85 year-old Holocaust survivor Mireille Knoll was found dead on Friday in the blackened remains of her Paris apartment, with eleven stab wounds in her body. The Paris Prosecutor’s office announced Monday that they are pursuing the murder as an anti-Semitic hate crime.
Two men have been arrested for the crime. According to CNN, one of these men was Knoll’s neighbor, a 27-year-old with previously charged with sexually assaulting Knoll’s domestic helper. According to the Jerusalem Post, Knoll had known him since he was seven. One testimony even reported seeing them together the day of the murder. The other perpetrator is reported to be a 21-year-old homeless man with a violent record known to the authorities.
Knoll was a child during the now infamous Vel’ d’Hiv roundup, a mass accumulation of European Jews in Paris’s Vel’ d’Hiv stadium without food or water. Most of the survivors in the arena were moved to the Auschwitz-Birkenau concentration camp.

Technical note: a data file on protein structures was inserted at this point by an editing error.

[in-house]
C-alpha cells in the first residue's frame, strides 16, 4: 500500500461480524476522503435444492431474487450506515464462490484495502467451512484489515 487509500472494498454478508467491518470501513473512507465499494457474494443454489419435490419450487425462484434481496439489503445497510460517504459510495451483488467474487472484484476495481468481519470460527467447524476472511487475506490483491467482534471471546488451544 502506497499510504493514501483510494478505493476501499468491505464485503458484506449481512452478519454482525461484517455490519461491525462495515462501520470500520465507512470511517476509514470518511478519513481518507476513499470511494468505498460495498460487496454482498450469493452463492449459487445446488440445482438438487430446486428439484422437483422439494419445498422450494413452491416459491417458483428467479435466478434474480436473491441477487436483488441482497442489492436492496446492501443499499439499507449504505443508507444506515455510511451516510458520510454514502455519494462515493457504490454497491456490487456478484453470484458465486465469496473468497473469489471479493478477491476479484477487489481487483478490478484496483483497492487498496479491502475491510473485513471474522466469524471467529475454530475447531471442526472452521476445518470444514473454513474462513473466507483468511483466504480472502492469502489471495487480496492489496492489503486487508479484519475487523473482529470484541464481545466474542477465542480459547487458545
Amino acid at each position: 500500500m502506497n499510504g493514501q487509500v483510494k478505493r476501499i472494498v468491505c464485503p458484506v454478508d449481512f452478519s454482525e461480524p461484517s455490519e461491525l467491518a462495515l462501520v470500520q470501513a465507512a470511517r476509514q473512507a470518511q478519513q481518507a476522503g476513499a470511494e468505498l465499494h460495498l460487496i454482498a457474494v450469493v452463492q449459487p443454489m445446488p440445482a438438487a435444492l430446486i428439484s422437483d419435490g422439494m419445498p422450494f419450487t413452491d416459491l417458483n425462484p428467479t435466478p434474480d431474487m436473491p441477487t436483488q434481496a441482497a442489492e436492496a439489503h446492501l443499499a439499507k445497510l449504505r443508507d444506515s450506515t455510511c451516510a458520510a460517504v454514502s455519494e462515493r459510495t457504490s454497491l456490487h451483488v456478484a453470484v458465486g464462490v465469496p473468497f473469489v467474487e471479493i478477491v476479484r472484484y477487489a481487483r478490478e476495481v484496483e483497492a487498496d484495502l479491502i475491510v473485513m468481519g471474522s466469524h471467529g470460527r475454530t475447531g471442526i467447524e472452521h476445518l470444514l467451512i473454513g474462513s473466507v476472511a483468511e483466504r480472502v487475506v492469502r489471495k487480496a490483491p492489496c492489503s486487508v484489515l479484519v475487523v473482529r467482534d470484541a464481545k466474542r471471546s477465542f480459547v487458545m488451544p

France has the largest Jewish community in Western Europe but is struggling with a trend of anti-Jewish crime. The murder of 66-year-old Orthodox Jewish kindergarten teacher Sarah Halimi in April 2017, which happened in the same neighborhood as Knoll’s, is often cited to illustrate that trend. While Prime Minister Emmanuel Macron has taken actions to smooth over tensions, the French government’s past reluctance to label Jewish murders as “anti-Semitic” has a lasting legacy.
“There are two contradictory elements here,” says prominent Jewish-French writer Bernard-Henri Lévy. “On the one hand, it’s true that Republican institutions are exemplary and do everything they can in the face of a rising anti-Semitism. But on the other, I am obligated to say that Jews are again being killed on the streets of Paris by virtue of being Jewish.”